Journaling: Motivational, Inspiring, and Good for Your Health

For those of you who keep a journal, you understand that it’s a personal and treasured possession. For those who do not keep a journal, it’s not too late to start! If you were told that there was a 20-minute activity that you could do, which would decrease your stress, improve your health and memory, strengthen your writing and problem-solving skills, and motivate you to reach your goals, would you do it? It’s probably worth considering.

My journal is bright orange, and it’s made of a soft leather casing, holding bendy pages that feel a bit like parchment paper. It even smells good. I don’t journal daily, but I do like to record quotations that resonate with me, or write about my kids’ special achievements, or jot down a joke I heard, as well as record feelings about my job and my family. I’ve even listed my top five favorite bands, names of famous people I’d like to meet, and a list of celebrities that friends have told me I resemble over the years. Pretty much anything that comes to my mind. And the great thing is, you can’t go wrong. There’s no one right way to journal.

Journals can take many forms. You can keep a free-form one, or a motivational one that sets your day in a positive direction with inspirational quotes. Some people challenge themselves to keep a gratitude journal, where they recognize all that’s good in their lives, which lifts their spirits. Others prefer a writer’s journal with prompts, a thematic one, or even a success journal.

“For me, journaling is a positive way for me to practice gratefulness,” said Tonya Weaver, Denver mom and pediatric school nurse. “When I sit down to write in my journal it helps me to stop, slow down, and appreciate. It’s basically an effective self-care technique.”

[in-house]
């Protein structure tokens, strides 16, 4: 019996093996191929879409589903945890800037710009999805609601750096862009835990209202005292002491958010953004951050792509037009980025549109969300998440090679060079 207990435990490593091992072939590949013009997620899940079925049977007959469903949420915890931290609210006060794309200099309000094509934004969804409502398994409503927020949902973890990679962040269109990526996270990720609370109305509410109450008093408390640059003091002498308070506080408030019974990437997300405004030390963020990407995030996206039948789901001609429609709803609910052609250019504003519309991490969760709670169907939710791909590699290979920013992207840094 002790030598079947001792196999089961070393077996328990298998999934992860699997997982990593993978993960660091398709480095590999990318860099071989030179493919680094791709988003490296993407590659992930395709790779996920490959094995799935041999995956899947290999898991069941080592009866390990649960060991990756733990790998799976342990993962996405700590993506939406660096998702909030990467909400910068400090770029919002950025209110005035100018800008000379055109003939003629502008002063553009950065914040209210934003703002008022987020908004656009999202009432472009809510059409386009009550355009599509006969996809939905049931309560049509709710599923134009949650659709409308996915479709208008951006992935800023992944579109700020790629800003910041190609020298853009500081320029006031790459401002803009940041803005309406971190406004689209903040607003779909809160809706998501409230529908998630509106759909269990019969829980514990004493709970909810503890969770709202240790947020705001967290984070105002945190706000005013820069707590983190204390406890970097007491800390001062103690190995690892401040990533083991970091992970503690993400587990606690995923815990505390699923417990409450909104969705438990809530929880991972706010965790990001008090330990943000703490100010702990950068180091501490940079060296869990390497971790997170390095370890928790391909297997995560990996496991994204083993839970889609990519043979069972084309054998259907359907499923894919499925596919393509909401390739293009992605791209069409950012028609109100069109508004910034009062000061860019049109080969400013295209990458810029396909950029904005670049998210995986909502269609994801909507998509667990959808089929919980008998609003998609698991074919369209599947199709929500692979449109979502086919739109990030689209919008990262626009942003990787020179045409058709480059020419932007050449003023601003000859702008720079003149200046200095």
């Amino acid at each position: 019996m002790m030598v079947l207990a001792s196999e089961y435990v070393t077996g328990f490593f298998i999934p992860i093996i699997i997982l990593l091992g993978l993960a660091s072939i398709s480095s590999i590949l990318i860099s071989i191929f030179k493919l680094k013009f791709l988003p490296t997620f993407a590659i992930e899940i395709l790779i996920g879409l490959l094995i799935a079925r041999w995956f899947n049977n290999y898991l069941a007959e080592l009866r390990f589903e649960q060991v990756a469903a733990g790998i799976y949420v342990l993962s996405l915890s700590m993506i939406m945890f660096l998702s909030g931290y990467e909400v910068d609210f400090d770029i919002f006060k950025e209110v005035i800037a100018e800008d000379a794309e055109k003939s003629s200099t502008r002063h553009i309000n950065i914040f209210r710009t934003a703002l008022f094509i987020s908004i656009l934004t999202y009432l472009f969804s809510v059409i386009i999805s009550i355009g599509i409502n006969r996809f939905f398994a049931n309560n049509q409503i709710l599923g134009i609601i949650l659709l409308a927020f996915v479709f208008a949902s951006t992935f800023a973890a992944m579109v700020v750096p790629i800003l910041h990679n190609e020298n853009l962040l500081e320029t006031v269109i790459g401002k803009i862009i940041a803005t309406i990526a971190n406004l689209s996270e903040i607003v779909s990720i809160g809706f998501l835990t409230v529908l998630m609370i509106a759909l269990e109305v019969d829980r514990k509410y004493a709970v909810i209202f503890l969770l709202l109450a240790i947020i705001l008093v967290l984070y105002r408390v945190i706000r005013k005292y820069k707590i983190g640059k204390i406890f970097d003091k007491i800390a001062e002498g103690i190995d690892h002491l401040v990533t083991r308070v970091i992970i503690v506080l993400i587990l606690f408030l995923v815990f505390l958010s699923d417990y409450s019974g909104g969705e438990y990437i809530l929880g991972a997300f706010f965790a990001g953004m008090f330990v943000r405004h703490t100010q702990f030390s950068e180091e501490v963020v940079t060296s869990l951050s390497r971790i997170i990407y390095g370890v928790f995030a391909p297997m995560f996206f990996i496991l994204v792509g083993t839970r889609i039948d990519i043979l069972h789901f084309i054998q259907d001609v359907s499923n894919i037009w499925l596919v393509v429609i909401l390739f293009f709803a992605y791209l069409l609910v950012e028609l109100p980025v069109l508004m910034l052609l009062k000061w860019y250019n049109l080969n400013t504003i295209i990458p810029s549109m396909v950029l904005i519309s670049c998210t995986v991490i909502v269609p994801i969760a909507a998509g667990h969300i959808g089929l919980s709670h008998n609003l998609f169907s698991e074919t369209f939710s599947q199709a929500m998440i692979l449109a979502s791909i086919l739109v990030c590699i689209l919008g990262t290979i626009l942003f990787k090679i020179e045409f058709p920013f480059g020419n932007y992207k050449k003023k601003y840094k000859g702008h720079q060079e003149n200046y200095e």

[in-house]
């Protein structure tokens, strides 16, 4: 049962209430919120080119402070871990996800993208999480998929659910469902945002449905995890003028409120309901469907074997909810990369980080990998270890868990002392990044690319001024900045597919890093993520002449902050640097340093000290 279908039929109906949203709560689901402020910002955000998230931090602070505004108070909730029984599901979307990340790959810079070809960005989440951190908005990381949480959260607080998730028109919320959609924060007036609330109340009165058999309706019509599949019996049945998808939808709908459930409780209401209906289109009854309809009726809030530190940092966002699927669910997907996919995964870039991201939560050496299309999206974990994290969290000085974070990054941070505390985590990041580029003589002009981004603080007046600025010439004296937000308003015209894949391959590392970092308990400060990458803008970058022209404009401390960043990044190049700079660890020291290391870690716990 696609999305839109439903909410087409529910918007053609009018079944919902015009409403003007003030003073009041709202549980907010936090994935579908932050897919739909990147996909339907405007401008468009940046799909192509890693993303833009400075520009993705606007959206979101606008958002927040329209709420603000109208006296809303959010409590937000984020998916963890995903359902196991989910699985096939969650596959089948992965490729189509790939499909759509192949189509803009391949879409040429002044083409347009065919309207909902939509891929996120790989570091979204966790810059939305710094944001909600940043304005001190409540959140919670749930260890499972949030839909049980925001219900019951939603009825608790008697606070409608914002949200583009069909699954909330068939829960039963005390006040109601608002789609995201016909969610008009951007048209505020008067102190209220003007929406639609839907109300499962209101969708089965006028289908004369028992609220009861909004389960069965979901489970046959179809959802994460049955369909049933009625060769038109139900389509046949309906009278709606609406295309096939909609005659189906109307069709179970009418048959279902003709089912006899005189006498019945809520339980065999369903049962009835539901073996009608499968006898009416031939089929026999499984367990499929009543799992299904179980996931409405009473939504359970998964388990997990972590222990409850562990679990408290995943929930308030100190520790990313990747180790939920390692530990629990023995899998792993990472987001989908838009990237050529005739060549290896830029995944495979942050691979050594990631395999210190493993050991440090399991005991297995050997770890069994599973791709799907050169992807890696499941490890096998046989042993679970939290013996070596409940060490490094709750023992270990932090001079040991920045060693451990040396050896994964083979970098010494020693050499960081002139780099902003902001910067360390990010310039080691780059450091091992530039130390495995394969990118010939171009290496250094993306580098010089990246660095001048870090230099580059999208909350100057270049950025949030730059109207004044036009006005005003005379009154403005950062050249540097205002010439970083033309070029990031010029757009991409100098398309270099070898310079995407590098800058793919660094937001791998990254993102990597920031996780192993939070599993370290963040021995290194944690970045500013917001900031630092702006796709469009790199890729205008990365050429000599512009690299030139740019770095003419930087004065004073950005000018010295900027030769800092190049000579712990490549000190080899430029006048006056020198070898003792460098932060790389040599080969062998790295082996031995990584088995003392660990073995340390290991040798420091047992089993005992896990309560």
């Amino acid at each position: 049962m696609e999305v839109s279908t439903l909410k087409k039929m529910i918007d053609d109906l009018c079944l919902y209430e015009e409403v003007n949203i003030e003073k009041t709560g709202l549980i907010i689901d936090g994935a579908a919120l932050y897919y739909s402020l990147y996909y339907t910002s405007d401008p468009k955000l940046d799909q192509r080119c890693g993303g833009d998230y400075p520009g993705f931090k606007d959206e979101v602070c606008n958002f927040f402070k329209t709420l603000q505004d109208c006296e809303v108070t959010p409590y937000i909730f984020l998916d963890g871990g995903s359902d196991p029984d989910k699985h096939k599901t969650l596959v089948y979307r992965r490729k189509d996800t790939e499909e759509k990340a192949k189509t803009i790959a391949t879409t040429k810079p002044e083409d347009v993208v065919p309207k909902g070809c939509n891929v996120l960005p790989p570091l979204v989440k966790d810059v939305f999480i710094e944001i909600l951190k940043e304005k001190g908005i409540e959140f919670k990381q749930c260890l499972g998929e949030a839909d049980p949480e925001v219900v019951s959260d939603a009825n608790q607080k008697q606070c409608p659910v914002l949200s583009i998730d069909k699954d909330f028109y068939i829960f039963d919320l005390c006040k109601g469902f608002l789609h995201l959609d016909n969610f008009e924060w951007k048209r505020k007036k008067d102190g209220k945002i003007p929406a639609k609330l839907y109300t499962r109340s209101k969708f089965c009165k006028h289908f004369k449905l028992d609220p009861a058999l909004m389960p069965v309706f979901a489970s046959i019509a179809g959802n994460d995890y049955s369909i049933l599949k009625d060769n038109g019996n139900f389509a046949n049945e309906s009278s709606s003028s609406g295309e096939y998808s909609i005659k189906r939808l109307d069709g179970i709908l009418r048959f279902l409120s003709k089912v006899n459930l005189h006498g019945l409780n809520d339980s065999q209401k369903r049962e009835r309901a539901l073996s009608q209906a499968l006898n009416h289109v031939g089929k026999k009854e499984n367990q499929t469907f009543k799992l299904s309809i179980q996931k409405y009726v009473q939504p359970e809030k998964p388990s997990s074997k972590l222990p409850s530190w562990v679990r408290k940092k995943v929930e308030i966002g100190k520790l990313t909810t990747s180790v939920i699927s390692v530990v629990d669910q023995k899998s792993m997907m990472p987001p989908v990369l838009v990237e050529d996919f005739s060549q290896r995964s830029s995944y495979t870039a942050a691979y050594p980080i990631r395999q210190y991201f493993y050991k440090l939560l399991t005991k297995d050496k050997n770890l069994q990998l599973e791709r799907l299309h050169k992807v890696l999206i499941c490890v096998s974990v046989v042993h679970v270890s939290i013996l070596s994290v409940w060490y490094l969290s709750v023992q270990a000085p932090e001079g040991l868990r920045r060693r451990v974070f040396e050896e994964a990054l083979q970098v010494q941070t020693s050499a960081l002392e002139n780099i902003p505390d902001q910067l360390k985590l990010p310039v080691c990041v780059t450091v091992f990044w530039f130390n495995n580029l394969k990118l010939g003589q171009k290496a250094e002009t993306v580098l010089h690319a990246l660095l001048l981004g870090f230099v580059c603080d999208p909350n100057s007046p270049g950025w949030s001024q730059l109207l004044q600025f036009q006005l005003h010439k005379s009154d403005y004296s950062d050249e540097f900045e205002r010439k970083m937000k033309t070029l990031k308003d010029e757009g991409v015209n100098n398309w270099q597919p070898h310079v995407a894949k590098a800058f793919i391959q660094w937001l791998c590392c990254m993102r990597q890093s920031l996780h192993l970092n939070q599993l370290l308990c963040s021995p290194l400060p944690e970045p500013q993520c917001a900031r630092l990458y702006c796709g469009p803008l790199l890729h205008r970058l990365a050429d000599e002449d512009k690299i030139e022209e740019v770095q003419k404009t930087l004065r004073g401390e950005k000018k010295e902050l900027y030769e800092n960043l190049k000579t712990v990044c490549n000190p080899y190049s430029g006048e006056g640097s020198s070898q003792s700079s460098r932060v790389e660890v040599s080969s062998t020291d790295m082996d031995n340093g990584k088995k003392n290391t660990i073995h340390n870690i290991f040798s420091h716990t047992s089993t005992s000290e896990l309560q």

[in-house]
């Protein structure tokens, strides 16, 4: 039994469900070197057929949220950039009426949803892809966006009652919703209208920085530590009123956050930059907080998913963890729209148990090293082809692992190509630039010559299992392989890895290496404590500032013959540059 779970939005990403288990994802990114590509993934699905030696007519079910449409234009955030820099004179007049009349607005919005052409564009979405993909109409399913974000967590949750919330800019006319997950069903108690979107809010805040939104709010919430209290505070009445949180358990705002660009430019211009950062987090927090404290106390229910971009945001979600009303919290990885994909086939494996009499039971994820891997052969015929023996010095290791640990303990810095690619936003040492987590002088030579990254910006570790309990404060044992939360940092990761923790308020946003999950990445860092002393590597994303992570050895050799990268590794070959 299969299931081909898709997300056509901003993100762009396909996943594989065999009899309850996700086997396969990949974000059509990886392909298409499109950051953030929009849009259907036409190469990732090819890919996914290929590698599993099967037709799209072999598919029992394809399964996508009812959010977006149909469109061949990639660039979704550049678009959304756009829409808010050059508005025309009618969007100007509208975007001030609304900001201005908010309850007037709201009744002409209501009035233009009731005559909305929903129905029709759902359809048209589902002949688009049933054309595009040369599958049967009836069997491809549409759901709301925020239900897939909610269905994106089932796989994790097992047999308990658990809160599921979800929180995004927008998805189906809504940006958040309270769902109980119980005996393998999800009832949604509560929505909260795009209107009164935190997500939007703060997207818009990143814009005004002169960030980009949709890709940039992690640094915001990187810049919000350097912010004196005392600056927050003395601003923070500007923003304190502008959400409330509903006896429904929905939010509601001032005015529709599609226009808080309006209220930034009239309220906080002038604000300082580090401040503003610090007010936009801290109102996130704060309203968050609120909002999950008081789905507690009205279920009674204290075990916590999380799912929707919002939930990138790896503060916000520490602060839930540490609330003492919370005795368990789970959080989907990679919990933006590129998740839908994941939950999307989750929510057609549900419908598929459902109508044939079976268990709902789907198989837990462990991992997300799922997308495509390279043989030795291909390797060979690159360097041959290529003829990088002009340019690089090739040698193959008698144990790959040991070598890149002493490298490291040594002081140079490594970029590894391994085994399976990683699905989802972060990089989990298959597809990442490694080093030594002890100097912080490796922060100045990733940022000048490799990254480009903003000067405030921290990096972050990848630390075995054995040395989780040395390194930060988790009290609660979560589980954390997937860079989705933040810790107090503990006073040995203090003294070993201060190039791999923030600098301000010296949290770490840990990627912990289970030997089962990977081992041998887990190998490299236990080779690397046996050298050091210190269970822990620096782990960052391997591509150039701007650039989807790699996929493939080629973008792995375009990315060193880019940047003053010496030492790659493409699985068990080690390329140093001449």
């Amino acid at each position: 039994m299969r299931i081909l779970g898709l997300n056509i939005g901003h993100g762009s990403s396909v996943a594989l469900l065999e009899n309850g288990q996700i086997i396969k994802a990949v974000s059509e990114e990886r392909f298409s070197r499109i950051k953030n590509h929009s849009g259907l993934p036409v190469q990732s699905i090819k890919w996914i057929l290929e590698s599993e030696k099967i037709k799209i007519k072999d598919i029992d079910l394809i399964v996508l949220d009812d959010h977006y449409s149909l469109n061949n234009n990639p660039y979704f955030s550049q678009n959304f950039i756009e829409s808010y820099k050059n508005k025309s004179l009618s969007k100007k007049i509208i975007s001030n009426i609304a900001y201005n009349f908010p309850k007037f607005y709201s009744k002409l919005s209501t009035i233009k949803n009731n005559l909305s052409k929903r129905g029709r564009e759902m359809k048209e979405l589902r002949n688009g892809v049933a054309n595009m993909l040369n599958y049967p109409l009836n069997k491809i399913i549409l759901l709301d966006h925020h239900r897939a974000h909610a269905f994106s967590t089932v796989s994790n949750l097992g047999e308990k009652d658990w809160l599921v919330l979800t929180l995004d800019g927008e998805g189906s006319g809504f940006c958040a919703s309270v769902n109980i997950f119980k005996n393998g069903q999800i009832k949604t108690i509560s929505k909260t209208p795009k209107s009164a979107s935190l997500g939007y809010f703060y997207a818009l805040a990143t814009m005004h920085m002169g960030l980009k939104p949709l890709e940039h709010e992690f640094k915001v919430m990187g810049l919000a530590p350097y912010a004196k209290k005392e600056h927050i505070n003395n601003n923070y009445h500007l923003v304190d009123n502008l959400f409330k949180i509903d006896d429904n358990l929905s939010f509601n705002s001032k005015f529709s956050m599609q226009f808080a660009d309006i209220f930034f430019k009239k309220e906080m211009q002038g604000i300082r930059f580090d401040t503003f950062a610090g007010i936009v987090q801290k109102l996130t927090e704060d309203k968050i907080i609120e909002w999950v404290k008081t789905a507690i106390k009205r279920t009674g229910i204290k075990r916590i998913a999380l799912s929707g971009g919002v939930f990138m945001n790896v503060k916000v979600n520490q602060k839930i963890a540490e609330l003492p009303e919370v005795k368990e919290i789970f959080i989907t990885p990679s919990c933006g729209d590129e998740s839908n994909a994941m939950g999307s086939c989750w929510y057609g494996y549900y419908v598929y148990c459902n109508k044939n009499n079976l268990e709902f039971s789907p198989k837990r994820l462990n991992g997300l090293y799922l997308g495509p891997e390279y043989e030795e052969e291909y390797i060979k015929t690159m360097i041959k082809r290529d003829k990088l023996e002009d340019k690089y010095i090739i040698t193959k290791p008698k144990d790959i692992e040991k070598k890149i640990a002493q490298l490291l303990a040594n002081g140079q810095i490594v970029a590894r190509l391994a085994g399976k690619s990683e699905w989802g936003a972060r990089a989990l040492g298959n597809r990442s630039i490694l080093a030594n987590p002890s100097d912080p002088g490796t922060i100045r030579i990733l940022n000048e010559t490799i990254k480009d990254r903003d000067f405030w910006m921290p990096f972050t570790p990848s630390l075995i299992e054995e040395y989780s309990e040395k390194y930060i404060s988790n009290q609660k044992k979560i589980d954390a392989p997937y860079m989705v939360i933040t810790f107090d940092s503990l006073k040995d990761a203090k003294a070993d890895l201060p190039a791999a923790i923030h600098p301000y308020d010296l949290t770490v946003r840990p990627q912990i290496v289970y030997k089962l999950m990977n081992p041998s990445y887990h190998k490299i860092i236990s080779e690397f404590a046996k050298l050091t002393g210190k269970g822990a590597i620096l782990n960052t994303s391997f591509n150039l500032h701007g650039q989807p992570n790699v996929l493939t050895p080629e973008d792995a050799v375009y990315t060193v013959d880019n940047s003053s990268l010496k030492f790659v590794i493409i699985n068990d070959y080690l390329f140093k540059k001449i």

No matter what type of journal you choose to use, there are benefits. A journal can help keep you organized. It can improve memory and problem-solving skills by helping your brain create connections that can be consolidated to organize your memories.

Journaling can also be used as a self-help tool, in that it builds awareness so that you can observe patterns in your own thinking and behavior, which increases mindfulness. It can help with discipline, in that you may set a regular time to write in your journal. It can also reduce stress by giving you the distance and perspective you need to take control of a situation.

Finally, it helps with brainstorming because you can keep all of your ideas, doodles, sketches, and notes in one place – whatever pops into your head.

It’s fun to select the kind of journal that reflects yourself and your personal style. There are many retail outlets and online businesses where you can find great journals with varying paper/size/color/cover combinations. And to create your own customized journal that fits who you are, visit: Customized Journals or Dot Journals.

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